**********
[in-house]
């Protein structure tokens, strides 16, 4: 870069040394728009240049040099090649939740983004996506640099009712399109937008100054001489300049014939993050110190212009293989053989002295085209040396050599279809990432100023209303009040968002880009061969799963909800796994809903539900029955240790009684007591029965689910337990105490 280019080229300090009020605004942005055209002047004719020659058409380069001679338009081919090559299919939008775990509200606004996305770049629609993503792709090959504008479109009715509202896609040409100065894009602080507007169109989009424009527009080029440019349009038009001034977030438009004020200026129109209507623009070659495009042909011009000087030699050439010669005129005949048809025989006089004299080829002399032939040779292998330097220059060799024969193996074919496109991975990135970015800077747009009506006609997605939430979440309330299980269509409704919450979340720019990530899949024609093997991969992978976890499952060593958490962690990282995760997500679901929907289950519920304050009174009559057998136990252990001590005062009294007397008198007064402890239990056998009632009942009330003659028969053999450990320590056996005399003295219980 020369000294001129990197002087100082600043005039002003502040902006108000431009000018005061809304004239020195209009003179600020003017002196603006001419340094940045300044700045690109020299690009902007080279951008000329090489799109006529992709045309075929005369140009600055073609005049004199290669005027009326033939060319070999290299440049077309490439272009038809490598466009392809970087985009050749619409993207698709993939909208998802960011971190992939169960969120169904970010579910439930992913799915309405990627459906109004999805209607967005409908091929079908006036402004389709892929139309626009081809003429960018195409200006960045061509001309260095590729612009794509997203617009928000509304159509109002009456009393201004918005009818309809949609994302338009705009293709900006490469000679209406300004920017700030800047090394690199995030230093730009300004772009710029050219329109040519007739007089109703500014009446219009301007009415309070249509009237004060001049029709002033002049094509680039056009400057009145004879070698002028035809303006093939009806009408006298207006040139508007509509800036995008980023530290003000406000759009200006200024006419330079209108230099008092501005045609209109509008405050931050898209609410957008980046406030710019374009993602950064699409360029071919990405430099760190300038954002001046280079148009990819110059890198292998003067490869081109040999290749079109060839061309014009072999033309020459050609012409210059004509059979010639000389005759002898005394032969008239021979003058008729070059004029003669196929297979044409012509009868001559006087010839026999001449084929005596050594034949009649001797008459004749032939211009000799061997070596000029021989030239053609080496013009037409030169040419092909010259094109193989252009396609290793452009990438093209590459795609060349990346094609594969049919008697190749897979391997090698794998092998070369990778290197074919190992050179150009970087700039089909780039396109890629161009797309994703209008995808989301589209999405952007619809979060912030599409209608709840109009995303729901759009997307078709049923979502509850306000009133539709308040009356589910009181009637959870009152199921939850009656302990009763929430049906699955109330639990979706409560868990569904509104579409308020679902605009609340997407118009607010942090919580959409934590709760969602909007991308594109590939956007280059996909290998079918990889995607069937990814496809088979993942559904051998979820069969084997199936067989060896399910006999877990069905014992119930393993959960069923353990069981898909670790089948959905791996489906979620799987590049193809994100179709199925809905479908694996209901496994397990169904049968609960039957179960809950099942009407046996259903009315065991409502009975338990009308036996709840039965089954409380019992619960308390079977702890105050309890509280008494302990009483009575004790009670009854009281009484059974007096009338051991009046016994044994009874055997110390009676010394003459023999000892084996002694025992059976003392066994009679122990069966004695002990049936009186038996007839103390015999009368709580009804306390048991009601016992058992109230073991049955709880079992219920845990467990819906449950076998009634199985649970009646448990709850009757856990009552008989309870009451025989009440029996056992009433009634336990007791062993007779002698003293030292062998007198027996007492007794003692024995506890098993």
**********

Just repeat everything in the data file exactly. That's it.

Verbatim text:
[in-house]
């Protein structure tokens, strides 16, 4: 870069040394728009240049040099090649939740983004996506640099009712399109937008100054001489300049014939993050110190212009293989053989002295085209040396050599279809990432100023209303009040968002880009061969799963909800796994809903539900029955240790009684007591029965689910337990105490 280019080229300090009020605004942005055209002047004719020659058409380069001679338009081919090559299919939008775990509200606004996305770049629609993503792709090959504008479109009715509202896609040409100065894009602080507007169109989009424009527009080029440019349009038009001034977030438009004020200026129109209507623009070659495009042909011009000087030699050439010669005129005949048809025989006089004299080829002399032939040779292998330097220059060799024969193996074919496109991975990135970015800077747009009506006609997605939430979440309330299980269509409704919450979340720019990530899949024609093997991969992978976890499952060593958490962690990282995760997500679901929907289950519920304050009174009559057998136990252990001590005062009294007397008198007064402890239990056998009632009942009330003659028969053999450990320590056996005399003295219980 020369000294001129990197002087100082600043005039002003502040902006108000431009000018005061809304004239020195209009003179600020003017002196603006001419340094940045300044700045690109020299690009902007080279951008000329090489799109006529992709045309075929005369140009600055073609005049004199290669005027009326033939060319070999290299440049077309490439272009038809490598466009392809970087985009050749619409993207698709993939909208998802960011971190992939169960969120169904970010579910439930992913799915309405990627459906109004999805209607967005409908091929079908006036402004389709892929139309626009081809003429960018195409200006960045061509001309260095590729612009794509997203617009928000509304159509109002009456009393201004918005009818309809949609994302338009705009293709900006490469000679209406300004920017700030800047090394690199995030230093730009300004772009710029050219329109040519007739007089109703500014009446219009301007009415309070249509009237004060001049029709002033002049094509680039056009400057009145004879070698002028035809303006093939009806009408006298207006040139508007509509800036995008980023530290003000406000759009200006200024006419330079209108230099008092501005045609209109509008405050931050898209609410957008980046406030710019374009993602950064699409360029071919990405430099760190300038954002001046280079148009990819110059890198292998003067490869081109040999290749079109060839061309014009072999033309020459050609012409210059004509059979010639000389005759002898005394032969008239021979003058008729070059004029003669196929297979044409012509009868001559006087010839026999001449084929005596050594034949009649001797008459004749032939211009000799061997070596000029021989030239053609080496013009037409030169040419092909010259094109193989252009396609290793452009990438093209590459795609060349990346094609594969049919008697190749897979391997090698794998092998070369990778290197074919190992050179150009970087700039089909780039396109890629161009797309994703209008995808989301589209999405952007619809979060912030599409209608709840109009995303729901759009997307078709049923979502509850306000009133539709308040009356589910009181009637959870009152199921939850009656302990009763929430049906699955109330639990979706409560868990569904509104579409308020679902605009609340997407118009607010942090919580959409934590709760969602909007991308594109590939956007280059996909290998079918990889995607069937990814496809088979993942559904051998979820069969084997199936067989060896399910006999877990069905014992119930393993959960069923353990069981898909670790089948959905791996489906979620799987590049193809994100179709199925809905479908694996209901496994397990169904049968609960039957179960809950099942009407046996259903009315065991409502009975338990009308036996709840039965089954409380019992619960308390079977702890105050309890509280008494302990009483009575004790009670009854009281009484059974007096009338051991009046016994044994009874055997110390009676010394003459023999000892084996002694025992059976003392066994009679122990069966004695002990049936009186038996007839103390015999009368709580009804306390048991009601016992058992109230073991049955709880079992219920845990467990819906449950076998009634199985649970009646448990709850009757856990009552008989309870009451025989009440029996056992009433009634336990007791062993007779002698003293030292062998007198027996007492007794003692024995506890098993």